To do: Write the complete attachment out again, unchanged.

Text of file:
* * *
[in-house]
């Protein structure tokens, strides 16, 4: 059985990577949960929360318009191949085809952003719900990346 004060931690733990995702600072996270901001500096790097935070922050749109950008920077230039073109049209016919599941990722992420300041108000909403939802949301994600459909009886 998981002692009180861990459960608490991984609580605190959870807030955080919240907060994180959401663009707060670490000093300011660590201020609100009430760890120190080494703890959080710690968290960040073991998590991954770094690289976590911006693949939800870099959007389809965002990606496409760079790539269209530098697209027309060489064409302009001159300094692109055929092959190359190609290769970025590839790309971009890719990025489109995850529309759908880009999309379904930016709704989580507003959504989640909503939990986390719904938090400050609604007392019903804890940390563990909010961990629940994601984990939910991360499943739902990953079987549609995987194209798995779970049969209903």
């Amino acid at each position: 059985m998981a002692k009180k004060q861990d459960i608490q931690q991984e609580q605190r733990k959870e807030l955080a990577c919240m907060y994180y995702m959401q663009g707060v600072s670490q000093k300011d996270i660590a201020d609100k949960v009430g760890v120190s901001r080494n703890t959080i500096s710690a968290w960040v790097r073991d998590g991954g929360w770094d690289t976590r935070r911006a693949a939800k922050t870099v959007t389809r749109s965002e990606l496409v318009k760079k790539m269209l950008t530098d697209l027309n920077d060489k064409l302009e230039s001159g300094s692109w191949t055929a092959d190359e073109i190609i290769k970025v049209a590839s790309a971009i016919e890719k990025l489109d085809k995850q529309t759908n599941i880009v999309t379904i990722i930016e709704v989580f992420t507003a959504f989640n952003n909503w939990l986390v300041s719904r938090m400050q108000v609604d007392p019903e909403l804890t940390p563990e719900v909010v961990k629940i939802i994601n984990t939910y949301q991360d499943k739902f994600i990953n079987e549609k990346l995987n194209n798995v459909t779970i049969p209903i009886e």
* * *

[in-house]
């Protein structure tokens, strides 16, 4: 059985990577949960929360318009191949085809952003719900990346 004060931690733990995702600072996270901001500096790097935070922050749109950008920077230039073109049209016919599941990722992420300041108000909403939802949301994600459909009886 998981002692009180861990459960608490991984609580605190959870807030955080919240907060994180959401663009707060670490000093300011660590201020609100009430760890120190080494703890959080710690968290960040073991998590991954770094690289976590911006693949939800870099959007389809965002990606496409760079790539269209530098697209027309060489064409302009001159300094692109055929092959190359190609290769970025590839790309971009890719990025489109995850529309759908880009999309379904930016709704989580507003959504989640909503939990986390719904938090400050609604007392019903804890940390563990909010961990629940994601984990939910991360499943739902990953079987549609995987194209798995779970049969209903």
């Amino acid at each position: 059985m998981a002692k009180k004060q861990d459960i608490q931690q991984e609580q605190r733990k959870e807030l955080a990577c919240m907060y994180y995702m959401q663009g707060v600072s670490q000093k300011d996270i660590a201020d609100k949960v009430g760890v120190s901001r080494n703890t959080i500096s710690a968290w960040v790097r073991d998590g991954g929360w770094d690289t976590r935070r911006a693949a939800k922050t870099v959007t389809r749109s965002e990606l496409v318009k760079k790539m269209l950008t530098d697209l027309n920077d060489k064409l302009e230039s001159g300094s692109w191949t055929a092959d190359e073109i190609i290769k970025v049209a590839s790309a971009i016919e890719k990025l489109d085809k995850q529309t759908n599941i880009v999309t379904i990722i930016e709704v989580f992420t507003a959504f989640n952003n909503w939990l986390v300041s719904r938090m400050q108000v609604d007392p019903e909403l804890t940390p563990e719900v909010v961990k629940i939802i994601n984990t939910y949301q991360d499943k739902f994600i990953n079987e549609k990346l995987n194209n798995v459909t779970i049969p209903i009886e």